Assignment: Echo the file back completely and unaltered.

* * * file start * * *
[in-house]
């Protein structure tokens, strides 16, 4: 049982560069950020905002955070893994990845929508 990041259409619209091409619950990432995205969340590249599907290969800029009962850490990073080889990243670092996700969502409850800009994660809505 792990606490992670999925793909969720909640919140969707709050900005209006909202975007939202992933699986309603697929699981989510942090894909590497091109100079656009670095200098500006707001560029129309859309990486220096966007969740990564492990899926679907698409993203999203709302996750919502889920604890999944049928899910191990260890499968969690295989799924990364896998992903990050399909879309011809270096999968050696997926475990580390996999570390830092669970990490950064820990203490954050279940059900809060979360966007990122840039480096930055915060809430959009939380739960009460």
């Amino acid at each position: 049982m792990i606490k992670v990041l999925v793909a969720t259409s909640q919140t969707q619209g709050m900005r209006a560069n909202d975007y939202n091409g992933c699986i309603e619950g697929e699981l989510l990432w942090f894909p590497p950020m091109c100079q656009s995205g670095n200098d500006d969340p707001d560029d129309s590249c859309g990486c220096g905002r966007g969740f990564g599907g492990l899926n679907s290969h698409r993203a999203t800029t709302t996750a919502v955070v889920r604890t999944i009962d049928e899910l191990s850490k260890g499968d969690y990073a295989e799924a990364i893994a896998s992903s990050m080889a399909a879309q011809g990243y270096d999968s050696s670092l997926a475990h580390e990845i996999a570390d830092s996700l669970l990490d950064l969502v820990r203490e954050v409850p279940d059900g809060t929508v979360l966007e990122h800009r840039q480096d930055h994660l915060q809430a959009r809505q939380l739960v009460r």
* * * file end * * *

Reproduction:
[in-house]
């Protein structure tokens, strides 16, 4: 049982560069950020905002955070893994990845929508 990041259409619209091409619950990432995205969340590249599907290969800029009962850490990073080889990243670092996700969502409850800009994660809505 792990606490992670999925793909969720909640919140969707709050900005209006909202975007939202992933699986309603697929699981989510942090894909590497091109100079656009670095200098500006707001560029129309859309990486220096966007969740990564492990899926679907698409993203999203709302996750919502889920604890999944049928899910191990260890499968969690295989799924990364896998992903990050399909879309011809270096999968050696997926475990580390996999570390830092669970990490950064820990203490954050279940059900809060979360966007990122840039480096930055915060809430959009939380739960009460």
């Amino acid at each position: 049982m792990i606490k992670v990041l999925v793909a969720t259409s909640q919140t969707q619209g709050m900005r209006a560069n909202d975007y939202n091409g992933c699986i309603e619950g697929e699981l989510l990432w942090f894909p590497p950020m091109c100079q656009s995205g670095n200098d500006d969340p707001d560029d129309s590249c859309g990486c220096g905002r966007g969740f990564g599907g492990l899926n679907s290969h698409r993203a999203t800029t709302t996750a919502v955070v889920r604890t999944i009962d049928e899910l191990s850490k260890g499968d969690y990073a295989e799924a990364i893994a896998s992903s990050m080889a399909a879309q011809g990243y270096d999968s050696s670092l997926a475990h580390e990845i996999a570390d830092s996700l669970l990490d950064l969502v820990r203490e954050v409850p279940d059900g809060t929508v979360l966007e990122h800009r840039q480096d930055h994660l915060q809430a959009r809505q939380l739960v009460r």